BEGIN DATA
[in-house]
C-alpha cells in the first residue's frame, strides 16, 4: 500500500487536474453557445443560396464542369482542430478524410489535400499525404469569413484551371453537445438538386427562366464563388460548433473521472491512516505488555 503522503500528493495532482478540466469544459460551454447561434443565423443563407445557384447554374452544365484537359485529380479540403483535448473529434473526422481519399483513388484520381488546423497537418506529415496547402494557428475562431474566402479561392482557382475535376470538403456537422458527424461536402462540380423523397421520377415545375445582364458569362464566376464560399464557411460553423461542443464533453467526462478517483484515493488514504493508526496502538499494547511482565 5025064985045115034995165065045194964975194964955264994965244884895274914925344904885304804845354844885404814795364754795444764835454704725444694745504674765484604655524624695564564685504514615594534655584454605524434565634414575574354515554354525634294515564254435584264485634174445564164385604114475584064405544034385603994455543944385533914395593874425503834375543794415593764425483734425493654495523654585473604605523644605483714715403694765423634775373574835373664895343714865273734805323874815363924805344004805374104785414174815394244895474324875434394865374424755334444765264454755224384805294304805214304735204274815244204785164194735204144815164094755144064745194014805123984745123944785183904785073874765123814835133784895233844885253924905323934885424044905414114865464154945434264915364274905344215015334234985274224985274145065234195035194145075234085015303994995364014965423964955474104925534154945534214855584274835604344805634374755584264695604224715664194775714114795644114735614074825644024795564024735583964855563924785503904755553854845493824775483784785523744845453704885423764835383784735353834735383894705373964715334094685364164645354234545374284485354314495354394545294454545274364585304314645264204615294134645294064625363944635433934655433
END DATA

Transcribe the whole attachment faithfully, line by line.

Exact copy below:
[in-house]
C-alpha cells in the first residue's frame, strides 16, 4: 500500500487536474453557445443560396464542369482542430478524410489535400499525404469569413484551371453537445438538386427562366464563388460548433473521472491512516505488555 503522503500528493495532482478540466469544459460551454447561434443565423443563407445557384447554374452544365484537359485529380479540403483535448473529434473526422481519399483513388484520381488546423497537418506529415496547402494557428475562431474566402479561392482557382475535376470538403456537422458527424461536402462540380423523397421520377415545375445582364458569362464566376464560399464557411460553423461542443464533453467526462478517483484515493488514504493508526496502538499494547511482565 5025064985045115034995165065045194964975194964955264994965244884895274914925344904885304804845354844885404814795364754795444764835454704725444694745504674765484604655524624695564564685504514615594534655584454605524434565634414575574354515554354525634294515564254435584264485634174445564164385604114475584064405544034385603994455543944385533914395593874425503834375543794415593764425483734425493654495523654585473604605523644605483714715403694765423634775373574835373664895343714865273734805323874815363924805344004805374104785414174815394244895474324875434394865374424755334444765264454755224384805294304805214304735204274815244204785164194735204144815164094755144064745194014805123984745123944785183904785073874765123814835133784895233844885253924905323934885424044905414114865464154945434264915364274905344215015334234985274224985274145065234195035194145075234085015303994995364014965423964955474104925534154945534214855584274835604344805634374755584264695604224715664194775714114795644114735614074825644024795564024735583964855563924785503904755553854845493824775483784785523744845453704885423764835383784735353834735383894705373964715334094685364164645354234545374284485354314495354394545294454545274364585304314645264204615294134645294064625363944635433934655433